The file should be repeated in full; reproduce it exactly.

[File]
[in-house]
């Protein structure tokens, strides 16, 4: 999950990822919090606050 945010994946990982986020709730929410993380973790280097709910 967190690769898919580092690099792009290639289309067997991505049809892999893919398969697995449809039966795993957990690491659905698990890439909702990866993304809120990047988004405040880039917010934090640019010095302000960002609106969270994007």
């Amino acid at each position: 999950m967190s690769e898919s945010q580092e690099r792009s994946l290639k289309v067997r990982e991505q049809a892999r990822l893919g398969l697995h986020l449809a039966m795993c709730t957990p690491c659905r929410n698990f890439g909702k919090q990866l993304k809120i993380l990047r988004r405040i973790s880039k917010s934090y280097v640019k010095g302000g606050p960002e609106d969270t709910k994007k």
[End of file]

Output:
[in-house]
């Protein structure tokens, strides 16, 4: 999950990822919090606050 945010994946990982986020709730929410993380973790280097709910 967190690769898919580092690099792009290639289309067997991505049809892999893919398969697995449809039966795993957990690491659905698990890439909702990866993304809120990047988004405040880039917010934090640019010095302000960002609106969270994007």
């Amino acid at each position: 999950m967190s690769e898919s945010q580092e690099r792009s994946l290639k289309v067997r990982e991505q049809a892999r990822l893919g398969l697995h986020l449809a039966m795993c709730t957990p690491c659905r929410n698990f890439g909702k919090q990866l993304k809120i993380l990047r988004r405040i973790s880039k917010s934090y280097v640019k010095g302000g606050p960002e609106d969270t709910k994007k």